The week of awareness of Climate Action in Culture & Heritage is at an end. Considering I did very little but tell a few sympathetic people to tweet & blog, and tweeted a lot myself, it generated quite a lot of interest.
It started with Tate Modern’s Age of Stupid screening and then their Royal Society climate futures symposium. Unfortunately I couldn’t attend, so couldn’t amplify and report them, and there was only one tweeter, the stalwart Susan Poupard. Given that there don’t seem to be any papers published or media reports (though please send any you know of), I wonder what impact this event had. Are we becoming tired of symposia on how artists can work with scientists to tackle problems like climate change? Do we need to broaden and enrich the discussion? What is the wider educational legacy of all these gatherings of great minds?
One event that was a key reason for holding the week was cancelled so there were fewer events to report from than hoped. However, I did present at Museum-ID’s event on Greener Museums, along with Rachel Madan and others.
The week concluded appropriately with Earth Hour at 8.30 on Saturday so at least it was bookended nicely, starting with a hard reminder of how stupid we’ve been, ending in a positive global action.
Despite the reduction in event attendance, there was plenty of news to report, for example, the ‘neutrality’ issue regarding the Science Museum’s new climate science galleries.
Also, Axis, RSA Arts & Ecology and the Ashden Directory all wrote articles and tweeted about them for #CACH. They were:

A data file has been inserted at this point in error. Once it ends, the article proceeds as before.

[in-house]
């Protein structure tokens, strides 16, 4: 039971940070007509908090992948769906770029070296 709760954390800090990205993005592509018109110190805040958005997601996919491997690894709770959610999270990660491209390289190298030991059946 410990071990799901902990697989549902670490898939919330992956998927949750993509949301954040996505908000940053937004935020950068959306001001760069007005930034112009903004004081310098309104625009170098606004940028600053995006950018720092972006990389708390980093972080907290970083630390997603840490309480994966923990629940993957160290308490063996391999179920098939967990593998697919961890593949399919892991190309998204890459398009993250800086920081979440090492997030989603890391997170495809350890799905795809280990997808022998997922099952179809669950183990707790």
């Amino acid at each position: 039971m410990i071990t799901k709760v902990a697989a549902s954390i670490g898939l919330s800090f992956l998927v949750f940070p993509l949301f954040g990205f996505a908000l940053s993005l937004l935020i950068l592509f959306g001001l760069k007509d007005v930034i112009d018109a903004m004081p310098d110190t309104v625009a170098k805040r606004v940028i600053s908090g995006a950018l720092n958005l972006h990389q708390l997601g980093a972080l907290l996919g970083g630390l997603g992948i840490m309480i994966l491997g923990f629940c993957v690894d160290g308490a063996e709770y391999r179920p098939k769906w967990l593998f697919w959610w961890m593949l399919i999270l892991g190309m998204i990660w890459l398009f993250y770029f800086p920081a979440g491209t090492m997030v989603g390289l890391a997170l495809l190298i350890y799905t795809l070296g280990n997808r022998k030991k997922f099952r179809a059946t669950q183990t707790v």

‘Eco-bling‘ by Lucy Gibson on Axisweb
‘The thing we shouldn’t be asking artists to do‘ by William Shaw on RSA Arts & Ecology
‘When science meets art…successfully’ by Kellie Payne on the Ashden Directory
One thing I noted here was that we have three articles from some of the leading UK networks or initiatives on art and climate change/ecology. There are no ongoing bodies or networked initiatives, at least none which responded in the same way, and none of the same breadth, from the museums and heritage sector.
Of course there is a bit of local and specialised activity in museums and heritage, and some of that can be seen in the #CACH tweets. Also, I hope that the CACH website and framework can start to fill that gap in pulling together culture and heritage on this issue.
One organisation that is trying hard to engage museums and galleries is the Visual Arts and Galleries Association. They are keen to support curators (in general). They used CACH to ask: What kind of ‘stuff’ would be useful for culture and heritage sectors in terms of climate action? Tools? Advice? Links? Seminars? That call out still stands so tweet (in 1st instance) Trevor Horsewood on @horsewoodcc or go to the VAGA website for more traditional contact details.
To finish with a few more highlights:
Tony Butler tweeted from a wellbeing & museums conference in Oslo and then from a conference of the Alde & the Ore Futures Project, which is looking at impacts of rising sea levels on all dimensions including heritage, tourism and the arts.
Tony also passed on some examples of coastal art projects such as Fly in the Face.
We published a guest post by Claire Adler on young people’s views on climate change and museums.
I learned that M-Shed (Bristol Museums) are working with Transition Bristol on involving the wider community in sustainable development. And, just in, here is a post by Tony Butler about how we can set up ‘transition museums’ or museums inspired by the Transition movement.
I learned that ACE restructuring means ‘letting go’ of their Arts & Ecology officer, John Hartley. However, he’ll not be letting go his interest in this and I look forward to seeing what he does next. I had a great conversation with him about the need to redefine the meaning of sustainability for the sector. I think that is a key next step for the taking forward the Framework for Climate Action.
And there was more…Please add a comment if you learned or did anything during the week, or if you have thoughts about what next.